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What Is A Planned Unit Development (PUD)?

6-Minute Read
Published on June 21, 2022

When hunting for your next home, you might come across communities labeled as PUDs, or planned unit developments. These are developments made up of one or several property types, including single-family homes, townhomes and condos.

What sets these developments apart, though, is that residents own both their property and the lot on which it sits. There are common areas that are collectivity owned by the PUD's residents. A homeowner's association, made up of officers elected by the PUD’s owners, govern the management and operation of these common areas.

Is a PUD the right housing choice for you? That depends on how comfortable you are following the rules set by a homeowners association and how excited you are to live in a self-contained community.

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What Is A PUD In Real Estate?

Buying into a PUD is much like purchasing a condo: You own your home but share ownership of the development's common areas with your neighbors. Unlike with a condo, though, you can purchase homes of many different types, including townhouses and single-family homes.

PUDs don’t have to follow traditional zoning standards. Neighborhoods in a PUD can contain single-family homes, condos, townhomes, stores, restaurants and public assets such as community centers and swimming pools all clustered together. Some homes might be zoned to sit close to the edge of roads, while others might be required to sit several feet back. Often one set of blocks in a PUD will contain residences that look completely different from those in another set.

PUDs also often feature amenities that are difficult to find in other developments, everything from high-end fitness centers to stores and luxury swimming pools. The goal is to create a sort of miniature city for residents. They can bank, exercise, dine out and in many cases even go to school without leaving the PUD.

When you buy property in a PUD, you must also become part of a homeowners association. This association is responsible for operating and maintaining the public areas of the PUD, including any swimming pools, community centers, meeting rooms, playgrounds and recreational areas. The homeowners association is responsible, too, for upkeep of the PUD’s entrance areas and green spaces.

Homeowners associations are generally run by an elected board, whose members vote on landscaping contracts, maintenance schedules and the requirements for newly built housing. You’ll pay dues to this association each month. The association’s rules might also govern how you maintain your own home, possibly restricting the type of plants you can grow, the color you can paint your property and even how high the grass in your front yard can be.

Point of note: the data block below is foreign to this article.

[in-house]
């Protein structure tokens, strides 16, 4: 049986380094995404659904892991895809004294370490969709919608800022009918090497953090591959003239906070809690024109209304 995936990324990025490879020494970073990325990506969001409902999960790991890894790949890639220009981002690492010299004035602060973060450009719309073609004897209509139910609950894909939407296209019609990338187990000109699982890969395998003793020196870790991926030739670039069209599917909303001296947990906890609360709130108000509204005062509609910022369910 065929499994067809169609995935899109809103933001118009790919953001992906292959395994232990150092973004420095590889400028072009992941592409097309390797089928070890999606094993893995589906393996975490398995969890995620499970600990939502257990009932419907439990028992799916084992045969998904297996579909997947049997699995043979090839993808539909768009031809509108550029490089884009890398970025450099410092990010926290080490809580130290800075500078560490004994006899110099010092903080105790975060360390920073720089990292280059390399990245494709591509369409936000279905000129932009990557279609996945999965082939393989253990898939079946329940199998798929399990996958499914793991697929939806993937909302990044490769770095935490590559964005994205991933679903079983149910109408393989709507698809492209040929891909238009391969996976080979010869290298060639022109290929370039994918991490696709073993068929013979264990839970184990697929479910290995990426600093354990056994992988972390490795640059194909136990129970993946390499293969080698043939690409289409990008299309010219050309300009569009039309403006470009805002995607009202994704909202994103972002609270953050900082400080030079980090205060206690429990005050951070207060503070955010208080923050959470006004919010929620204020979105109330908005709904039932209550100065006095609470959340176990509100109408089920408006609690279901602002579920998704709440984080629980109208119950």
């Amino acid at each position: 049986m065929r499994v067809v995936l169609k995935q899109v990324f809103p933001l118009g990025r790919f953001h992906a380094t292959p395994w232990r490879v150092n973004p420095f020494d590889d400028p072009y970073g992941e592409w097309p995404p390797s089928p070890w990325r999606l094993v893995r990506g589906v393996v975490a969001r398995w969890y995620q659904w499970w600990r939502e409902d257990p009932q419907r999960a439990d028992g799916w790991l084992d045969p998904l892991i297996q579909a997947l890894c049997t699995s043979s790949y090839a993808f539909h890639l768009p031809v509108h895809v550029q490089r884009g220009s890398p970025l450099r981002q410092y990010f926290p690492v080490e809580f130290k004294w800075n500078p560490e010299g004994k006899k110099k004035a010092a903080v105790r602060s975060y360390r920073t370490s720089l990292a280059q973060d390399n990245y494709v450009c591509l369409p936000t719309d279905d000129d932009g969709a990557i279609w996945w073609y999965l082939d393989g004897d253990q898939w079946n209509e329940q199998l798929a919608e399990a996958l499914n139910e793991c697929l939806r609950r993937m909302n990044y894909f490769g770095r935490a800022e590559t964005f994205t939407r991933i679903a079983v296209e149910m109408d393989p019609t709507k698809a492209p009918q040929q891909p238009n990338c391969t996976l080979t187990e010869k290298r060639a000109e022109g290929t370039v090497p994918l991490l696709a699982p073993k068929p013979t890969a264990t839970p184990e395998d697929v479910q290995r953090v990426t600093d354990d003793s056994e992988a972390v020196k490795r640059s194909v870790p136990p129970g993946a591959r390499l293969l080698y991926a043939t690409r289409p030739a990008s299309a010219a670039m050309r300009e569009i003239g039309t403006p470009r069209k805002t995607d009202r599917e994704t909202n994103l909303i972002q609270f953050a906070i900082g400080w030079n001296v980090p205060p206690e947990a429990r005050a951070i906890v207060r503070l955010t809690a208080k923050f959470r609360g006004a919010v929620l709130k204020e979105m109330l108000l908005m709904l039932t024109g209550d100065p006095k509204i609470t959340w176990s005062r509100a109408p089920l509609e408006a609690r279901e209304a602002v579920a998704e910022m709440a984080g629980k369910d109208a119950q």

Characteristics Of A PUD Development

While all PUDs are different, they all contain certain characteristics:

  • PUDs feature different types of homes that sell at various price points. In some PUDs this might mean larger and smaller single-family homes. In others, it might mean a wider mix of housing types including townhomes, condos, row houses and single-family homes.
  • These developments often have their own shopping districts, bars, entertainment centers and restaurants. Residents of the community can typically walk to these amenities. The goal is to create a type of self-contained community in which residents could conceivably fulfill all their shopping, dining and entertainment needs without leaving the PUD.
  • Many PUDs might even contain office buildings, cultural centers and schools. Again, this helps create a self-contained community in which residents can learn, work and live without leaving the development.
  • The common areas are often a selling point of PUDs. Many of these developments contain playgrounds, swimming pools, gyms, community centers and meeting rooms. Residents might need to swipe a key card to gain access to some of these community areas. The PUD’s homeowners association generally oversees the operation and maintenance of these common areas.
  • Extensive landscaping is another key element of most PUDs. The neighborhoods making up a PUD are often surrounded by wooded areas, ponds, flower gardens or well-manicured lawns. Again, homeowners associations are tasked with maintaining these landscaped areas, a job that includes hiring landscaping companies and reviewing and renewing these companies’ contracts.